After Elizabeth’s call, Adler phoned President Franklin Delano Roosevelt (FDR). The White House then called the embassy and ordered it to issue the visa. When she arrived at the embassy, the ambassador, Robert Worth Bingham, asked whether she was the lady who was the subject of the phone call, then grumpily stamped her passport. She fetched Claus in St. Gallen, and they sailed for the U.S. aboard the Cunard-White Star liner Berengaria. They occupied a second-class cabin, and the steward brought breakfast in bed. Claus tasted orange juice for the first time.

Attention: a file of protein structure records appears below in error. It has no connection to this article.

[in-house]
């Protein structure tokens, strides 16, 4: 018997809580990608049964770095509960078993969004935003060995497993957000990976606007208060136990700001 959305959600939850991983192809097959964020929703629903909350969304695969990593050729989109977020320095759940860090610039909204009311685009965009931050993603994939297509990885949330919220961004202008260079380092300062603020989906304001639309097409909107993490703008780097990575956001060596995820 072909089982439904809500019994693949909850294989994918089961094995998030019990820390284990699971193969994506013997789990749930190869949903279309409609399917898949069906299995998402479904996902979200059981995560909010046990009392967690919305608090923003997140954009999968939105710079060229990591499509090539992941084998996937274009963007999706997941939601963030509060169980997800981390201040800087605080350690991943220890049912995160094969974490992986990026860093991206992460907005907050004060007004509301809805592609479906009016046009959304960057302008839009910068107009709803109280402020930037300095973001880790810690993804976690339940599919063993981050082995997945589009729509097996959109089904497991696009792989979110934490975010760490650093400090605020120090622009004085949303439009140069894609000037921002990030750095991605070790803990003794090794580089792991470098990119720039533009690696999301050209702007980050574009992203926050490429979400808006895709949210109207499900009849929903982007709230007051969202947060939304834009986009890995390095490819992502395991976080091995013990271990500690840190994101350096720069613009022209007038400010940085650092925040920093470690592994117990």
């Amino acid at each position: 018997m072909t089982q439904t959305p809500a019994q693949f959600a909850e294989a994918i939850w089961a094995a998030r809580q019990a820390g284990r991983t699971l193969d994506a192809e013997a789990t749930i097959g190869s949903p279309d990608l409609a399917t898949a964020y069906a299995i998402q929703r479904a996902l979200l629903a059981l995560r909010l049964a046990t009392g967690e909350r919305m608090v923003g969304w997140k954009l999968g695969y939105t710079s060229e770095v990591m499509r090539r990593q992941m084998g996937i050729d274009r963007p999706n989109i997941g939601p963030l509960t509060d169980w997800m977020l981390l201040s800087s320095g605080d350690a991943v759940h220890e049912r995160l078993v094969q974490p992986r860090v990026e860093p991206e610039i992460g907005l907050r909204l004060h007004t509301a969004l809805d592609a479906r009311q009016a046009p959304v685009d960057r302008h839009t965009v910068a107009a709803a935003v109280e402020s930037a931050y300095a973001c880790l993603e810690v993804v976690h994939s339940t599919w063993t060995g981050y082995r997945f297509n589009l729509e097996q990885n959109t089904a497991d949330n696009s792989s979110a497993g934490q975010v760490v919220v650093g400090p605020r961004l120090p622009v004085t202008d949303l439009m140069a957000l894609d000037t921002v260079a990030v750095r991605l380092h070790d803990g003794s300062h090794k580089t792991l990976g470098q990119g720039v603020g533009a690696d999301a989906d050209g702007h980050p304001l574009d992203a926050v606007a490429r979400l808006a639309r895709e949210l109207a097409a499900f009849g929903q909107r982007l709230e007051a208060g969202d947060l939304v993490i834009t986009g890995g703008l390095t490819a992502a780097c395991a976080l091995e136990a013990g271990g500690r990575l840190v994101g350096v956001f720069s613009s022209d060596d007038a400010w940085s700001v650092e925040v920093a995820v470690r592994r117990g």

Correction: The original version of our story posted on October 28, 2019 incorrectly stated that Joseph P. Kennedy was the U.S. ambassador to the U.K. when Elizabeth Abt applied for a visa to immigrate to America. In fact, Kennedy took over as ambassador in 1938, months after Elizabeth and Claus arrived in the U.S. A sharp-eyed reader discovered the mistake after uncovering documentation indicating that Elizabeth and Claus arrived in New York City in April 1937. Clark Abt subsequently passed word to the author, Stan Crock, that his mother referred to “the ambassador”, but not by name, and as a young boy at that time, he had assumed it was the high-profile Kennedy. corrected the story on November 12, 2019, one day after Mr. Abt confirmed the error.

Story of a Renaissance man

Leonardo da Vinci's and Clark Abt's endeavors compared.